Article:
By Ehud Gazit
Written by way of a number one nanobiologist actively concerned on the vanguard of the sphere either as a researcher and an educator, this booklet takes the reader from the basics of nanobiology to the main complex functions.
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Extra resources for Plenty of Room for Biology at the Bottom: An Introduction to Bionanotechnology
Yet, it plays a central medical role as well as an emerging role in the field of nanobiotechnology. Amyloid assemblies are nano-scale fibrils that are characteristic of a large group of diseases of unrelated origin. A partial list of amyloidassociated diseases includes Alzheimer’s disease, Type II diabetes, primary and secondary amyloidosis, and Prion diseases (such as BSE – Bovine Spongiform Encephalopathy, also known as the “the mad-cow disease”). , in the brains of Alzheimer’s disease patients or in the pancreas of Type II diabetes patients).
The driving force for the formation of the assemblies is the amphiphatic nature of the phospholipids building blocks. The phospholipids building block is an amphiphilic molecule that has a hydrophilic part, the phosphate head group, and a hydrophobic, an aliphatic tail. Upon transfer of phospholipids molecules into aqueous solution a rapid and spontaneous association of the molecules occur during the enormous energetic cost of the presence of the aliphatic tail in water. The organization of the phospholipids is into bilayres structure in which each of the aliphatic parts of each layer are pointed towards each Natural Biological Assembly at the Nano-Scale 41 other and the hydrophilic heads are pointed either to the bulk water or to the inside part of the closed structure.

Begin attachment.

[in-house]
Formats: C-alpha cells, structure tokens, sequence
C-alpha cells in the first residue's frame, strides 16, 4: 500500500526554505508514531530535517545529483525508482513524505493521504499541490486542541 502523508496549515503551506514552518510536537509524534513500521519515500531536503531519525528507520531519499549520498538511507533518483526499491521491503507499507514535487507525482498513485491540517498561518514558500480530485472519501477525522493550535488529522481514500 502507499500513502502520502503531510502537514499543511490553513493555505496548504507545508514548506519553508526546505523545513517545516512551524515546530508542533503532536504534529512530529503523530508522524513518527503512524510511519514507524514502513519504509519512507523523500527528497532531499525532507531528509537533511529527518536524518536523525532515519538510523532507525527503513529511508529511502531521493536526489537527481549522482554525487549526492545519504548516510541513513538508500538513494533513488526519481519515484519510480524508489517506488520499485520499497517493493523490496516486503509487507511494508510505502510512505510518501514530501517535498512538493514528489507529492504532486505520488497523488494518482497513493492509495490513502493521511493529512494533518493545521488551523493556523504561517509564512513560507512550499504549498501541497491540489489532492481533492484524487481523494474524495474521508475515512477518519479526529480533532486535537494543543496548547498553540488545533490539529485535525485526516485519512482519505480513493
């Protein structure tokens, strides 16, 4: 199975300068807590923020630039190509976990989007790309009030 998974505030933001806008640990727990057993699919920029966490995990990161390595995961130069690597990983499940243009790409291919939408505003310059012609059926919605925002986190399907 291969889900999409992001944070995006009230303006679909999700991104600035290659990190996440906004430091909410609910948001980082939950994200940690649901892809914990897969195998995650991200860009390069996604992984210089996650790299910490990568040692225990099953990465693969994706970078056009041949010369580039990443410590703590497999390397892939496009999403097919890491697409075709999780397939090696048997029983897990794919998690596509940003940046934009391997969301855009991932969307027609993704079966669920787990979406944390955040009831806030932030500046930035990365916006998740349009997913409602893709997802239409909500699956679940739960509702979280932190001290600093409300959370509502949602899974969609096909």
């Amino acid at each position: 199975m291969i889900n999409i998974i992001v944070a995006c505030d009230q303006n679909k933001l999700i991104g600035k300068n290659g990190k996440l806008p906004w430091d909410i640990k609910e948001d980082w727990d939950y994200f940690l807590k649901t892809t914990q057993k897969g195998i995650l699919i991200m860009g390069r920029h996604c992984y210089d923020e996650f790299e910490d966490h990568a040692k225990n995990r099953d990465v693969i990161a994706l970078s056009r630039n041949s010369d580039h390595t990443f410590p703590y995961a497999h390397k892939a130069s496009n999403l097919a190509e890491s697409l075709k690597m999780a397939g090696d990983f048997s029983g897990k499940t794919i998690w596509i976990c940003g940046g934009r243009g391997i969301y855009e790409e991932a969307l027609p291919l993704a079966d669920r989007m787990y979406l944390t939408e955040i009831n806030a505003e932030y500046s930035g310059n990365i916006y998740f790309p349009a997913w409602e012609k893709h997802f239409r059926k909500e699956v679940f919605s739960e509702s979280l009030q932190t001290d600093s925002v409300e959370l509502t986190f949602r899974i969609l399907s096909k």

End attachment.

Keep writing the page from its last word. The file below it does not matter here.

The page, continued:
2003) as will be further illustrated in Chapter 6. The recognition principles as implicated in the formation of amyloid fibrils and most notably the key use of aromatic interactions were later used in the design and fabrication of nanotubes and nanospheres. 9. Silk: Natural Fibrillar Supramolecular Protein Assembly The natural fibrillar supramolecular structures that are mostly related to amyloid fibrils, as discussed above, are those of spider and worm silk. These fibrils are predominantly composed of two protein molecules that create macroscopic filaments by precise molecular recognition and selfassembly process (Kubic, 2002; Jin and Kaplan, 2003).